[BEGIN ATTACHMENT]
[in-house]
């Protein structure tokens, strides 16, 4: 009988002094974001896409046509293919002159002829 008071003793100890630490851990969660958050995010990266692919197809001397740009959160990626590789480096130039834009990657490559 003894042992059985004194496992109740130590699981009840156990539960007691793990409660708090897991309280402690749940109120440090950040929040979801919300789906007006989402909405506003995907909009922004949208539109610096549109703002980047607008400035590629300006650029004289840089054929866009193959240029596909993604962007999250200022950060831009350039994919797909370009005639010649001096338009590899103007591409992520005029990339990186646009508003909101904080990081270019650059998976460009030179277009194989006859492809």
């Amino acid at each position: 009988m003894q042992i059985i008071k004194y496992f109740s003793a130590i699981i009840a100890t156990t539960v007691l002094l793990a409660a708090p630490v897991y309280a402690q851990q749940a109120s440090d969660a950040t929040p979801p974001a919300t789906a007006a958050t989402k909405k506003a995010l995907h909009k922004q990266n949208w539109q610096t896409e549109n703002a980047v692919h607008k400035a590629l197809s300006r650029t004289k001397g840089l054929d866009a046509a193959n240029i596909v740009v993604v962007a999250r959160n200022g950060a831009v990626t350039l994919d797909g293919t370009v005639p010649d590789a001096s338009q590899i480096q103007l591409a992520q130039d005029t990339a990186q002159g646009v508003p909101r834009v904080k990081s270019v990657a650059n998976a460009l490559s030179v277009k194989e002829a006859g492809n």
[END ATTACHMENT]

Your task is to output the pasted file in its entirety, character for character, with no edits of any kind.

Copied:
[in-house]
């Protein structure tokens, strides 16, 4: 009988002094974001896409046509293919002159002829 008071003793100890630490851990969660958050995010990266692919197809001397740009959160990626590789480096130039834009990657490559 003894042992059985004194496992109740130590699981009840156990539960007691793990409660708090897991309280402690749940109120440090950040929040979801919300789906007006989402909405506003995907909009922004949208539109610096549109703002980047607008400035590629300006650029004289840089054929866009193959240029596909993604962007999250200022950060831009350039994919797909370009005639010649001096338009590899103007591409992520005029990339990186646009508003909101904080990081270019650059998976460009030179277009194989006859492809």
């Amino acid at each position: 009988m003894q042992i059985i008071k004194y496992f109740s003793a130590i699981i009840a100890t156990t539960v007691l002094l793990a409660a708090p630490v897991y309280a402690q851990q749940a109120s440090d969660a950040t929040p979801p974001a919300t789906a007006a958050t989402k909405k506003a995010l995907h909009k922004q990266n949208w539109q610096t896409e549109n703002a980047v692919h607008k400035a590629l197809s300006r650029t004289k001397g840089l054929d866009a046509a193959n240029i596909v740009v993604v962007a999250r959160n200022g950060a831009v990626t350039l994919d797909g293919t370009v005639p010649d590789a001096s338009q590899i480096q103007l591409a992520q130039d005029t990339a990186q002159g646009v508003p909101r834009v904080k990081s270019v990657a650059n998976a460009l490559s030179v277009k194989e002829a006859g492809n």